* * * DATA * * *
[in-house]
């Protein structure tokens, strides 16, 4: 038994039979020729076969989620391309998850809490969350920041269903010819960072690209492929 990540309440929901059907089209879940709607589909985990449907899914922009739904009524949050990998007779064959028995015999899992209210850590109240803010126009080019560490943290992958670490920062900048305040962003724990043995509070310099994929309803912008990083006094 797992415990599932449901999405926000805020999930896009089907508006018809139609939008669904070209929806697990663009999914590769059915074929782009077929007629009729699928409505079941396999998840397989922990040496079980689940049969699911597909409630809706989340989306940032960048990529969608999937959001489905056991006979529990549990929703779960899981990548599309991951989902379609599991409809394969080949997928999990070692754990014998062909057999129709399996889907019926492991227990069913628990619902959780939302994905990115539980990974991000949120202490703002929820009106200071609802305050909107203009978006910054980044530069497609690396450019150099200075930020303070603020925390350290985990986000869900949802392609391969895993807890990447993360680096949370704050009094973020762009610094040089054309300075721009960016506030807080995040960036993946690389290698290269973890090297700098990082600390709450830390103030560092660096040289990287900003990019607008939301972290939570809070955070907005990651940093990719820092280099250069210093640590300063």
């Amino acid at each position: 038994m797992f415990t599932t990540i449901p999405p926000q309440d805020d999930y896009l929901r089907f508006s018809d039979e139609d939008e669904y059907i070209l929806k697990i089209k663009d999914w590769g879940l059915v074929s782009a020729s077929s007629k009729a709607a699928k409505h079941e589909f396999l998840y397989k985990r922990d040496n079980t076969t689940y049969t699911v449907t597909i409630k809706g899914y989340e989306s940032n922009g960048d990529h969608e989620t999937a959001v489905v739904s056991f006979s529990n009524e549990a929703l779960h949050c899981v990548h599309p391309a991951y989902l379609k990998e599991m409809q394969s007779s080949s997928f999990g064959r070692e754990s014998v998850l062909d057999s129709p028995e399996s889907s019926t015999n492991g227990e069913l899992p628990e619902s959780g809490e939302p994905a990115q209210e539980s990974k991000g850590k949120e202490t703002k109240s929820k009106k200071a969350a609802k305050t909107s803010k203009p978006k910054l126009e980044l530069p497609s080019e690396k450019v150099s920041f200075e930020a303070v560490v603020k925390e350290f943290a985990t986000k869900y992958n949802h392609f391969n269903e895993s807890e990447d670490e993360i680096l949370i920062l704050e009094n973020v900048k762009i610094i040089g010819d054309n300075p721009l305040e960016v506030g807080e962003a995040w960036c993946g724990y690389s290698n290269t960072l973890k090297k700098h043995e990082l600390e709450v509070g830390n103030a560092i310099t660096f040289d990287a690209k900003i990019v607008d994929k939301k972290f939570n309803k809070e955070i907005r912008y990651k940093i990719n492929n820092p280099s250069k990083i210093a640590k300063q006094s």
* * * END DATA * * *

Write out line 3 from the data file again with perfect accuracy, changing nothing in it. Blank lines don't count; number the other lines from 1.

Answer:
């Amino acid at each position: 038994m797992f415990t599932t990540i449901p999405p926000q309440d805020d999930y896009l929901r089907f508006s018809d039979e139609d939008e669904y059907i070209l929806k697990i089209k663009d999914w590769g879940l059915v074929s782009a020729s077929s007629k009729a709607a699928k409505h079941e589909f396999l998840y397989k985990r922990d040496n079980t076969t689940y049969t699911v449907t597909i409630k809706g899914y989340e989306s940032n922009g960048d990529h969608e989620t999937a959001v489905v739904s056991f006979s529990n009524e549990a929703l779960h949050c899981v990548h599309p391309a991951y989902l379609k990998e599991m409809q394969s007779s080949s997928f999990g064959r070692e754990s014998v998850l062909d057999s129709p028995e399996s889907s019926t015999n492991g227990e069913l899992p628990e619902s959780g809490e939302p994905a990115q209210e539980s990974k991000g850590k949120e202490t703002k109240s929820k009106k200071a969350a609802k305050t909107s803010k203009p978006k910054l126009e980044l530069p497609s080019e690396k450019v150099s920041f200075e930020a303070v560490v603020k925390e350290f943290a985990t986000k869900y992958n949802h392609f391969n269903e895993s807890e990447d670490e993360i680096l949370i920062l704050e009094n973020v900048k762009i610094i040089g010819d054309n300075p721009l305040e960016v506030g807080e962003a995040w960036c993946g724990y690389s290698n290269t960072l973890k090297k700098h043995e990082l600390e709450v509070g830390n103030a560092i310099t660096f040289d990287a690209k900003i990019v607008d994929k939301k972290f939570n309803k809070e955070i907005r912008y990651k940093i990719n492929n820092p280099s250069k990083i210093a640590k300063q006094s």